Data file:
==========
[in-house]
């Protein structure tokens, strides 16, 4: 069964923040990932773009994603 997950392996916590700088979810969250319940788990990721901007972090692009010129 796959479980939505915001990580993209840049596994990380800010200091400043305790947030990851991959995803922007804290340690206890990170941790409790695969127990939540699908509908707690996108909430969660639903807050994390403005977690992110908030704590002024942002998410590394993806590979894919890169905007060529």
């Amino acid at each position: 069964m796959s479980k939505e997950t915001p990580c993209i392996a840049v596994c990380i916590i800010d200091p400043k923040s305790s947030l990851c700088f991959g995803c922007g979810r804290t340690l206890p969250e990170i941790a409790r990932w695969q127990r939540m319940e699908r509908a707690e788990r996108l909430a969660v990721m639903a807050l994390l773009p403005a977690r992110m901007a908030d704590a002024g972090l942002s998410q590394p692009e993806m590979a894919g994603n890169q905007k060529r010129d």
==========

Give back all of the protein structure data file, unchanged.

[in-house]
């Protein structure tokens, strides 16, 4: 069964923040990932773009994603 997950392996916590700088979810969250319940788990990721901007972090692009010129 796959479980939505915001990580993209840049596994990380800010200091400043305790947030990851991959995803922007804290340690206890990170941790409790695969127990939540699908509908707690996108909430969660639903807050994390403005977690992110908030704590002024942002998410590394993806590979894919890169905007060529």
């Amino acid at each position: 069964m796959s479980k939505e997950t915001p990580c993209i392996a840049v596994c990380i916590i800010d200091p400043k923040s305790s947030l990851c700088f991959g995803c922007g979810r804290t340690l206890p969250e990170i941790a409790r990932w695969q127990r939540m319940e699908r509908a707690e788990r996108l909430a969660v990721m639903a807050l994390l773009p403005a977690r992110m901007a908030d704590a002024g972090l942002s998410q590394p692009e993806m590979a894919g994603n890169q905007k060529r010129d």